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There is so much disinformation ("bro-science") in the answers and comments. I will start with answering the question: Yes, a protein shake once a day as meal replacement is completely safe. This shouldn't worry you. Do you need the extra protein? Probably not, unless you actually do resistance training (and for long term health you should) it will do very ...


3

Based on your description this sounds like a very common side stitch (see the wiki entry here: http://en.wikipedia.org/wiki/Side_stitch). As explained in the article (which was informative for me even though I have experienced these off and on when exercising for as long as I can remember) there can be a few factors causing this. For me, it generally ...


3

If you want to win a 5k, walking is a great start, but will probably not get you there on its own. Fast walking will help you build a strong base level of aerobic fitness. Your heart and lungs will develop and improve your capacity for running. After you build this base, your cardiovascular system needs to learn to function efficiently as you approach (or ...


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Sounds possible that you have shin splits http://en.m.wikipedia.org/wiki/Shin_splints They will go away with some time off. This is common with individuals who are new to the level of training that are taking on. My recommendation is to rest for 3 days and start again (rest means you don't have to stop training, just don't do what you have been) As ...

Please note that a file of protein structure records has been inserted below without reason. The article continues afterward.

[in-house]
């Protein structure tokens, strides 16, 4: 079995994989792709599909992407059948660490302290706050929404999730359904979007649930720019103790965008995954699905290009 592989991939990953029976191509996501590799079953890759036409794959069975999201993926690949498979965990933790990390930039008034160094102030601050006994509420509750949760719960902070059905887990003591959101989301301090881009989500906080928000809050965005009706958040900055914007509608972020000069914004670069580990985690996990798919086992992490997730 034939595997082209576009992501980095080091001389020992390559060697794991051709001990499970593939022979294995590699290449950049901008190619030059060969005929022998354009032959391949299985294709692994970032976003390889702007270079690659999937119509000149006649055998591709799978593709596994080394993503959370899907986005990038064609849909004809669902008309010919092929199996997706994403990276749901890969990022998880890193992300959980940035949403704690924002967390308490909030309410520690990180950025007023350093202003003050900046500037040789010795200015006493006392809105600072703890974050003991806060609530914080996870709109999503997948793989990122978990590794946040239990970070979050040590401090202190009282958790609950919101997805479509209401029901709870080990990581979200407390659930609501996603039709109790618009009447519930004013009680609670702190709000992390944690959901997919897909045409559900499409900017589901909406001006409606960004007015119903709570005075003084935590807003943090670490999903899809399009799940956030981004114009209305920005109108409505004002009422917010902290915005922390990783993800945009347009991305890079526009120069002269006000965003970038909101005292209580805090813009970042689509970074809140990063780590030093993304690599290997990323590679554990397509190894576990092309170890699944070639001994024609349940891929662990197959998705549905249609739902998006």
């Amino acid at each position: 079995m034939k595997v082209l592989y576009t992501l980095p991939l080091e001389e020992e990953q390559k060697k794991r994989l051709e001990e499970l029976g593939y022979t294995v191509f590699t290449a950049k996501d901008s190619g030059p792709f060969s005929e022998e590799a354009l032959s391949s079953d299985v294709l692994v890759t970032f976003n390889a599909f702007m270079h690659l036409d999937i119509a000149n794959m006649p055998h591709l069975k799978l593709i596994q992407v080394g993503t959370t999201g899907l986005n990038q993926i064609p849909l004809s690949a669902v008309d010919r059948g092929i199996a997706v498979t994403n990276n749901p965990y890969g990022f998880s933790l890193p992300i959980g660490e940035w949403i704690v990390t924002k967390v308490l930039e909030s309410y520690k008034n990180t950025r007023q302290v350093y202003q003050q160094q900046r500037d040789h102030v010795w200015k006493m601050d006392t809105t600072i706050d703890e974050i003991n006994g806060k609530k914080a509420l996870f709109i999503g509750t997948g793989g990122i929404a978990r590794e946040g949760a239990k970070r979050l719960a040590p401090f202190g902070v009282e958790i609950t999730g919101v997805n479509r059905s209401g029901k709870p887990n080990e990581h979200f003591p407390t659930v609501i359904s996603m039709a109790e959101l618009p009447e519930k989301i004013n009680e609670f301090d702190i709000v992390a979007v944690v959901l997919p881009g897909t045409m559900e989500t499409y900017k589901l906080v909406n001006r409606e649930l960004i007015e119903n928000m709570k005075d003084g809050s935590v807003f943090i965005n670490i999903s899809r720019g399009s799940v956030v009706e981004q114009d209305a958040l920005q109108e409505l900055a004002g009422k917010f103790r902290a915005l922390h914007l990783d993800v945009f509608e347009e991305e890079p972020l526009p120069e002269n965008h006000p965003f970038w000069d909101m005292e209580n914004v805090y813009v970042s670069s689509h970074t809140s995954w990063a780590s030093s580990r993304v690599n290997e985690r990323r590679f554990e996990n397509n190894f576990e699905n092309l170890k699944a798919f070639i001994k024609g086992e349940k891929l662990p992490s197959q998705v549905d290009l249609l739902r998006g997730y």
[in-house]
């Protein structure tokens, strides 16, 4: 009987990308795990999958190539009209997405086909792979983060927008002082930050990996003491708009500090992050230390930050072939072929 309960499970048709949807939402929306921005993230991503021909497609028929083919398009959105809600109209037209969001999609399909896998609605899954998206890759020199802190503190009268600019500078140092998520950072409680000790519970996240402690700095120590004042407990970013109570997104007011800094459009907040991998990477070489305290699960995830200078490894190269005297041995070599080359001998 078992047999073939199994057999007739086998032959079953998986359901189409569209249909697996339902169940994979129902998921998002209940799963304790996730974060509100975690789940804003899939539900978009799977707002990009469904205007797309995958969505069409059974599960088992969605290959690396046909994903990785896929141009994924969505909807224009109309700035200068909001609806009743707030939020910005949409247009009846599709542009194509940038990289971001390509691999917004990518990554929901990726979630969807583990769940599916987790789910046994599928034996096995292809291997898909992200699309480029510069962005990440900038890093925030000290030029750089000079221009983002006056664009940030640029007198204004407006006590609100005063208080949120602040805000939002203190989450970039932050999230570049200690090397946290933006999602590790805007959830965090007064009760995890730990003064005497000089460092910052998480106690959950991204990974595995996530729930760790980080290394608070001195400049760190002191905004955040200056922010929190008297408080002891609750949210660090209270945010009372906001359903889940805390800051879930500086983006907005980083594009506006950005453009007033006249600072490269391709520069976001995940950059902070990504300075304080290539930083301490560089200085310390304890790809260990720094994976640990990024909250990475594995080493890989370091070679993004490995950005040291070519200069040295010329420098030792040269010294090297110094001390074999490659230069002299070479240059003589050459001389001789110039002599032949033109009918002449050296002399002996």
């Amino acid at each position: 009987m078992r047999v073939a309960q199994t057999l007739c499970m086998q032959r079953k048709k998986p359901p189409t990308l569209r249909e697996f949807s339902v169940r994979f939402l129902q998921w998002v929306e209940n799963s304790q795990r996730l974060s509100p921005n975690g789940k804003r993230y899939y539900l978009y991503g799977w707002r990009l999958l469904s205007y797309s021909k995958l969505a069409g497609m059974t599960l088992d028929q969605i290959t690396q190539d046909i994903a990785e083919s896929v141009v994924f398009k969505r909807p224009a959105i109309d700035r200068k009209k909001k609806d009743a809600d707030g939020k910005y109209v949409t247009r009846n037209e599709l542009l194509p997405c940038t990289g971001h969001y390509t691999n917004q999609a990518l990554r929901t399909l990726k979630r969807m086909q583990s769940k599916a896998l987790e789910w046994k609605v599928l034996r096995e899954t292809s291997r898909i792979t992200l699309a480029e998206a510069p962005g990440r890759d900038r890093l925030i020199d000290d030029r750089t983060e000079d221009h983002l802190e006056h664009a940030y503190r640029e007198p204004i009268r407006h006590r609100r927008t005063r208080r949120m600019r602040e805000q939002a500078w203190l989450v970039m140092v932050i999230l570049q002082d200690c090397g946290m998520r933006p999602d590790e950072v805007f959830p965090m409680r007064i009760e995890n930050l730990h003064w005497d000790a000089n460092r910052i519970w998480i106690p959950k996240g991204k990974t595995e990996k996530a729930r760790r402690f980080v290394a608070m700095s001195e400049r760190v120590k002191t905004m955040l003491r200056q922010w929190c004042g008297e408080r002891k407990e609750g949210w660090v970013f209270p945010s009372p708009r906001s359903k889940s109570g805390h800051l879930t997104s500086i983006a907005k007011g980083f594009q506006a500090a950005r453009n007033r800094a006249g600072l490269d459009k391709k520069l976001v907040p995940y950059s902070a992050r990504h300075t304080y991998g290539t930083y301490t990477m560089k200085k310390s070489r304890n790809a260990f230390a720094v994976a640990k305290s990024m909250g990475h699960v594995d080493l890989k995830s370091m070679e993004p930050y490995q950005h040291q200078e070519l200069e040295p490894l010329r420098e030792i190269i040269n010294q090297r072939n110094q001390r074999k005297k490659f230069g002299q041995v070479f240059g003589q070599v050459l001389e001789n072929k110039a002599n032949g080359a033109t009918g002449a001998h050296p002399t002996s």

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It is definitely not bad for someone to drink a protein shake without working out. It is very similar to eating a chicken breast that has 35 grams of protein in it. 35 grams of protein is 35 grams of protein, no matter where you get it from. Some proteins are different, such as casein (slow release) and whey (quick release), but it is still protein. As ...


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The human body is a very adaptable machine. In no time at all it can adapt to most any kind of condition it is put through. This is why exercise becomes easier over time. The body becomes more efficient at the particular exercise because it expects it and makes the required changes to perform the exercise. Your body has gotten used to the 30 minute jog ...


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Zoomed out a bit, I'd look at the other 23 hours a day and realize that your 14 minute/mile walk (while certainly better than nothing) isn't really going to have a huge dent on your daily caloric intake. Additionally, a sugar laced mound of carbohydrates doesn't really fit into a solid nutrition plan on a daily basis. That bun, because of the sugar and ...


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If you've seen benefits from it, keep doing it. Regardless of how it compares to other sorts of exercises, if it is working for you, then it is most definitely "valuable exercise". The only point I could attempt to make in support of your friend would be to say that running in place likely will not be as beneficial if you're trying to build up endurance ...


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I'm in the same boat myself. I don't have an authoritative answer to it, but I think it really just boils down to any given form of exercise targets a different form of muscular and cardiovascular exertion and performing a particular set of motions has an aggregate positive effect, but doesn't necessarily apply to the next set of motions. Walking is a ...



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